Author Sandra Niemi writes about her time growing up with her TV icon aunt, Vampira in the new biography "Glamour Ghoul." / Courtesy of Feral House
Many idols in the goth subculture have risen and fallen as pop culture icons. Few have stood the test of time the way the blood-sucking seductress of the 1950s Maila Nurmi has.
Portrayed on the silver screen as Vampira, Nurmi’s position atop the hierarchy of horror has lasted since her Hollywood debut in 1954. Even before her passing in 2008, horror fans have hungered for details about Nurmi’s life both on and off screen. Due to the era she rose to fame in, much of these details were unknown to the public. One fateful evening in her aunt’s home while in town for a funeral gave Nurmi’s niece Sandra Niemi the inspiration to create what would become Vampira’s swan song.
Halloween Every Night: Vampira went on to become something of a horror icon to even the younger generations today.
Sandra Niemi: “Who would’ve thought that in 1954 when Vampira came out that people would still be talking about her 60-70 years later? It’s crazy.”
HEN: Icons certainly seem to have a way of persisting throughout time.
SN: “That’s true. If only she could see now she truly is an icon.”
HEN: What are your first memories of your aunt Maila Nurmi?
SN: The first time I remember meeting Maila was when I first went down to Hollywood to pick up my grandmother. That’s when I met Maila for the first time. She was the most gorgeous woman I had ever seen. She had blonde hair, vivid blue eyes with blue eyeshadow, bright red lips, a golden dress and transparent heels. I interpreted those as glass slippers. She was like my own personal Cinderella.”
HEN: Sometimes people in the Hollywood area have an aura of fame about them, like they’re really going somewhere. Did Maila have that?
SN: Well my grandmother told Maila that Sandra is quite taken with you, she couldn’t take her eyes off you. I guess I thought she was a big movie star. She’s in Hollywood, she’s beautiful, she must be a movie star.
HEN: Did your relationship with Maila begin there?
SN: “I saw her again when I was 10 for my grandmother’s funeral. We were there for three days and I remember Maila never changed clothes. The day before the funeral my mother asked her if she would change clothes, but she didn’t. She just wore the sweater she had on inside out. I guess that signified that her life had been turned inside out.”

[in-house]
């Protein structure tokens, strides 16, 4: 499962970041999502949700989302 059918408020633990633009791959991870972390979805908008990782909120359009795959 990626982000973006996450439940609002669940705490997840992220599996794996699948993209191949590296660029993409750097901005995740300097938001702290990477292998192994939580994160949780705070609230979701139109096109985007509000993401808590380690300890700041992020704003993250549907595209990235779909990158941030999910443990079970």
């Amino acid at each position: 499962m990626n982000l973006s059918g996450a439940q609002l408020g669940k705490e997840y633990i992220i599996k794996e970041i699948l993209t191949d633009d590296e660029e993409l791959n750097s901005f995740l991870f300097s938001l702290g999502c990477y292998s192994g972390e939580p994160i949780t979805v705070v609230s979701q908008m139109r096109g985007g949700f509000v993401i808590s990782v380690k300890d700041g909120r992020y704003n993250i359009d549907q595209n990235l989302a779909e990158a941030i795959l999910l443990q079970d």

HEN: When did you see your aunt again after that?
SN: “I didn’t see her again for 32 years. I wrote to magazines, newspapers, I wrote to Johnny Carson once because he mentioned Vampira on his show. In 1988 I picked up a Star magazine that mentioned Vampira suing Elvira and that’s how I found my aunt. We started writing letters back and forth to each other. In 1991 I sent her a Christmas gift and never heard back. I thought, well that’s Maila. When she wants to erase you from her life, she does and you never hear from her again.”
HEN: That’s quite the gap of time. What happened after that?
SN: “It was the Ed Wood movie. She became popular and in demand again. She was blossoming, she didn’t have time to write me. That was why the relationship broke down.”
HEN: Given that, how did the book come to be?
SN: “I found out from my local newspaper that she had passed away. I knew I had to get out to LA to take care of her. I was the only family she had left. I was able to find her apartment through a bizarre happenstance and got in. I found all these scraps of paper inside. I thought, “Oh, this is what I want. I want to know who this woman is.” Every scrap of paper I saved. Whether it was a sentence long or a hand written article. I saved them all. That’s how the book came to be.”
HEN: What were these letters? Random thoughts, essays, poems?
SN: A lot of them are in the book. I put her exact words in italics. I thought her fans would want to hear from her directly, how she was feeling, what was happening in her life and her relationship with Chuck Beatles. He was a big love of her life. Her relationships with Jimmy Dean, Marlon Brando, Anthony Perkins, they’re all in the book. And at the end, how she felt as an old woman. How she felt alone and lost and impoverished, it’s all in there.”
HEN: Lastly, why write this book? Why did you feel you were the one to tell her story?
SN: “If I hadn’t written this book, Maila would just be a footnote in history. It was hard to find information about her. How would I feel knowing I had this information and just sat on it? I would be devastated. I had to do this because I loved my aunt Maila, and she deserves to have more than a footnote in history. She deserves to have a sense of immortality.”
Sandra Niemi’s biography of her aunt Maila Nurmi, “Glamour Ghoul: The Passions and Pain of the Real Vampira, Maila Nurmi,” is available through Feral House Publishing and can be found at a bookstore near you.